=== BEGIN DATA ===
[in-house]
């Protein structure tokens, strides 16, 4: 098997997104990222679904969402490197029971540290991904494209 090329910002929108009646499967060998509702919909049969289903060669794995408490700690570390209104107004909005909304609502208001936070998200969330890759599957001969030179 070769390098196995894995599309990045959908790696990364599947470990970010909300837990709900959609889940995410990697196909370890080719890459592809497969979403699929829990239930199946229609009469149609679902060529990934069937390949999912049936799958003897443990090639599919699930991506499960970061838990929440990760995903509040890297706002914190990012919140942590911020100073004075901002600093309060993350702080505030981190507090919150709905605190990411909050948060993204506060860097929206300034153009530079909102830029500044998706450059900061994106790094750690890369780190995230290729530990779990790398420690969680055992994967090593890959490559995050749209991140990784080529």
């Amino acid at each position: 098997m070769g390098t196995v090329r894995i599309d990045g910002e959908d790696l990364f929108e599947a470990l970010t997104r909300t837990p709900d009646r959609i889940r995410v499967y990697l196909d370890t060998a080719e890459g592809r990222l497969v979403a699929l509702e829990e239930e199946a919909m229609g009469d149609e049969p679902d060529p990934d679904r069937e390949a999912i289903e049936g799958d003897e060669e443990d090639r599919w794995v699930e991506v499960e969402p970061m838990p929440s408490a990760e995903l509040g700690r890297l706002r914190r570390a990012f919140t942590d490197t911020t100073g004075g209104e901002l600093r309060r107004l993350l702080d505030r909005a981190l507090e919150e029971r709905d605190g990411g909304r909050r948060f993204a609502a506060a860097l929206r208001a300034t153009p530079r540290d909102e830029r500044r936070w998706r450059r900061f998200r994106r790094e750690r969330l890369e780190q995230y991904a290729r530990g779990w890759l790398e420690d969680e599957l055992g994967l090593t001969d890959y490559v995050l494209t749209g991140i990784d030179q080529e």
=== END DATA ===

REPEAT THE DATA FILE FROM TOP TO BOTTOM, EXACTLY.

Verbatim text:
[in-house]
């Protein structure tokens, strides 16, 4: 098997997104990222679904969402490197029971540290991904494209 090329910002929108009646499967060998509702919909049969289903060669794995408490700690570390209104107004909005909304609502208001936070998200969330890759599957001969030179 070769390098196995894995599309990045959908790696990364599947470990970010909300837990709900959609889940995410990697196909370890080719890459592809497969979403699929829990239930199946229609009469149609679902060529990934069937390949999912049936799958003897443990090639599919699930991506499960970061838990929440990760995903509040890297706002914190990012919140942590911020100073004075901002600093309060993350702080505030981190507090919150709905605190990411909050948060993204506060860097929206300034153009530079909102830029500044998706450059900061994106790094750690890369780190995230290729530990779990790398420690969680055992994967090593890959490559995050749209991140990784080529």
């Amino acid at each position: 098997m070769g390098t196995v090329r894995i599309d990045g910002e959908d790696l990364f929108e599947a470990l970010t997104r909300t837990p709900d009646r959609i889940r995410v499967y990697l196909d370890t060998a080719e890459g592809r990222l497969v979403a699929l509702e829990e239930e199946a919909m229609g009469d149609e049969p679902d060529p990934d679904r069937e390949a999912i289903e049936g799958d003897e060669e443990d090639r599919w794995v699930e991506v499960e969402p970061m838990p929440s408490a990760e995903l509040g700690r890297l706002r914190r570390a990012f919140t942590d490197t911020t100073g004075g209104e901002l600093r309060r107004l993350l702080d505030r909005a981190l507090e919150e029971r709905d605190g990411g909304r909050r948060f993204a609502a506060a860097l929206r208001a300034t153009p530079r540290d909102e830029r500044r936070w998706r450059r900061f998200r994106r790094e750690r969330l890369e780190q995230y991904a290729r530990g779990w890759l790398e420690d969680e599957l055992g994967l090593t001969d890959y490559v995050l494209t749209g991140i990784d030179q080529e």